If you aren't familiar with Westboro Baptist Church, they are a fringe organization from Topeka, Kansas that travel around the country protesting high profile funerals of fallen American soldiers and celebrities.
The membership is small - 71 members as reported in 2007 - but they are widely known due to their unorthodox and outspoken positions on homosexuality and calls for God to destroy America.
You might know them as the "God Hates Fags" people (that's the title of their official website), and you might have seen them at funerals and other events holding signs that read, "You're Going to Hell," "God Hates America," "America is Doomed," and "Thank God For Fallen Soldiers." I don't really want to try to summarize their beliefs in a succinct statement, but if I had to, I would say that they espouse that our culture is wicked, and God hates it, and that his punishment for homosexuality and other "Godlessness" is Hell.
Members of the group have even said that their goal with all the protests is to spread "God's hate."
Lovely. I'm sure you can see why they are quite the controversial group.
In 2009, they protested the funeral of Michael Jackson. In 2010, they picketed the funeral of Ronnie James Dio. By their count, they have conducted over 30,000 pickets all across the country.
Right after Jobs' death on Wednesday evening, Westboro top member Margie Phelps tweeted the fact that they planned on protesting his funeral. Here's what that tweet looked like:
If you look carefully, you'll see that the tweet to announce Jobs' funeral protest was sent via iPhone. Of course, this is some pretty incredible irony and quite a healthy dose of hypocrisy thrown in the mix.
When the fact that Phelps had tweeted her anti-Jobs tweet via iPhone spread around the internet, Phelps addressed it on Twitter:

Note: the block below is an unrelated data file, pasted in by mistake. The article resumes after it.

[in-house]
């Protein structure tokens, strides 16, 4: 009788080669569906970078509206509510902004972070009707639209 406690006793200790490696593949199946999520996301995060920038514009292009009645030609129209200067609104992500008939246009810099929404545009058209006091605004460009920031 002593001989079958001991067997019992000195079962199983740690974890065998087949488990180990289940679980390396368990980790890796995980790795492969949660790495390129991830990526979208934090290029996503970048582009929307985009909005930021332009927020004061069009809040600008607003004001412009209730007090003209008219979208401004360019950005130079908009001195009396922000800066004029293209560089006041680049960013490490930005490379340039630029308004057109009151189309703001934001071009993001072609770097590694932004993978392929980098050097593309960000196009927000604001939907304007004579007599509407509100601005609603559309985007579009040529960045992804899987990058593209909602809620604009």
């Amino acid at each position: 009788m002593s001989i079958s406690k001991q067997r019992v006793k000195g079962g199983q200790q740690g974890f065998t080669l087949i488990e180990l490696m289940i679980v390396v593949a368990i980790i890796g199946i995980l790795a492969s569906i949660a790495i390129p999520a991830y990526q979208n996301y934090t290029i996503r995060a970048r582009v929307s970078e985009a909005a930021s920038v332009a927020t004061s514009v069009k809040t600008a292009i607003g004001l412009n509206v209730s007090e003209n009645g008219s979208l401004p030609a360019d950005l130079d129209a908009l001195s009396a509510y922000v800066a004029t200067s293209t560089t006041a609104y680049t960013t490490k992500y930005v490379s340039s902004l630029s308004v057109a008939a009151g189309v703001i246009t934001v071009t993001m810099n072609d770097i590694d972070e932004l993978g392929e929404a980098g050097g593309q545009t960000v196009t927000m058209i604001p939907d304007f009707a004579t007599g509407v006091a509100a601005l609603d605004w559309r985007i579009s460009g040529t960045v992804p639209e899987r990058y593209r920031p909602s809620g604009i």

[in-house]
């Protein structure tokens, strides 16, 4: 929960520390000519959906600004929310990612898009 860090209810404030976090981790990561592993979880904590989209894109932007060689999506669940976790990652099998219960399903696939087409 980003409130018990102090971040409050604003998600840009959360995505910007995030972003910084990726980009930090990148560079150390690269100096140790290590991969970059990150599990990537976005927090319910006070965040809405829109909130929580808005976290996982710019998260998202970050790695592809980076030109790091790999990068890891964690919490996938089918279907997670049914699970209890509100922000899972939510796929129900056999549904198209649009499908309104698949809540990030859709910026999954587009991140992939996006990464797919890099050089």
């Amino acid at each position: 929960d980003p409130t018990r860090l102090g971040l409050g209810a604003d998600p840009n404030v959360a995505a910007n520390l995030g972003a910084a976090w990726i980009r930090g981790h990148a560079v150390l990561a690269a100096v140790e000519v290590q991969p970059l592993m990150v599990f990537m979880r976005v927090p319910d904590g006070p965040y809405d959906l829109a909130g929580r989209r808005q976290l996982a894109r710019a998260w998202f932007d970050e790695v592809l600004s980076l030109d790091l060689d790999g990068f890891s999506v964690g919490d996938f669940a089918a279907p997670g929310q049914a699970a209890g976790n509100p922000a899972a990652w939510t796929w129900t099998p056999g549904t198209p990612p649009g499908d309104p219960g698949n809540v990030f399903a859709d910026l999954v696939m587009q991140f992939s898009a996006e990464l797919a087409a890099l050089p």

After you read that, once the stupid stops burning, check out how other members of Westboro have been addressing the Steve Jobs thing over the past couple of days:
#SteveJobs was an idolatrous fool and he split hell wide open! You got an app for that? Westboro Baptist Church will picket his funeral.
Westboro Baptist Church thanks God for the cancer that ate Steve Jobs like a moth! "For the moth shall eat them up like a garment" (Isa51:8)
Before you ask, yes, those were all tweeted from an iPhone.
When we first told you about the Margie Phelps tweet via iPhone story, we received a great amount of comments expressing not only disapproval of Westboro, but disbelief at how they would be allowed to do this. The answer is pretty simple - the Supreme Court of the United States has upheld their right to protest. An 8-1 decision in a case involving Westboro and the picketing of a military funeral said that their speech was protected under the First Amendment. They can't be denied that right because their speech is unpopular and outrageous.
Dissenters of that opinion said that the families of the fallen soldiers in these cases are being attacked by Westboro, verbally, in order to draw attention. They claim that free speech rights are not a license for vicious verbal attacks.
What do you think? Does Westboro have the right to stage their protest, even though they are beyond unsavory? Or is it hate speech that needs to be limited? Let us know in the comments.
On their blog, Westboro has a post saying "Thank GOD! Steve Jobs is Dead." They then modify a biblical passage to suit their needs and proclaim that Jobs played a part in gay marriage, which will bring civilization down -
Genesis 6:4 There were giants (in business/industry) in the earth in those days…the same became mighty men which were of old, men of renown.
Those captains of business/industry in Noah’s day did what Jobs and his cohorts do TODAY: turn the country over to the fags!
Fag marriage will bring your destruction! Jobs is responsible!
Of course this is nonsensical bullshit. Most of us can agree on that. And yes, some say that talking about Westboro only legitimizes their ridiculous message.
While it's true that "media whores" isn't a strong enough description of WBC, and they feast on the attention, they obviously have an impact on the national dialogue. Just look at all the internet chatter concerning their Steve Jobs statements over the last 2 days.
For such a small group, they have been able to affect the lives of many military families and draw the attention of millions of people. Should their ability to picket the funerals of fallen soldiers and celebs like Steve Jobs be limited? Can free speech go too far, and if so, does their speech apply? Or is there something quintessentially American in the fact that they are allowed to demonstrate, no matter how vile the material happens to be? Let us know what you think.
To see some decidedly more positive comments on the late Steve Jobs, check out this compilation of 100 tributes to Steve Jobs from all across the spectrum.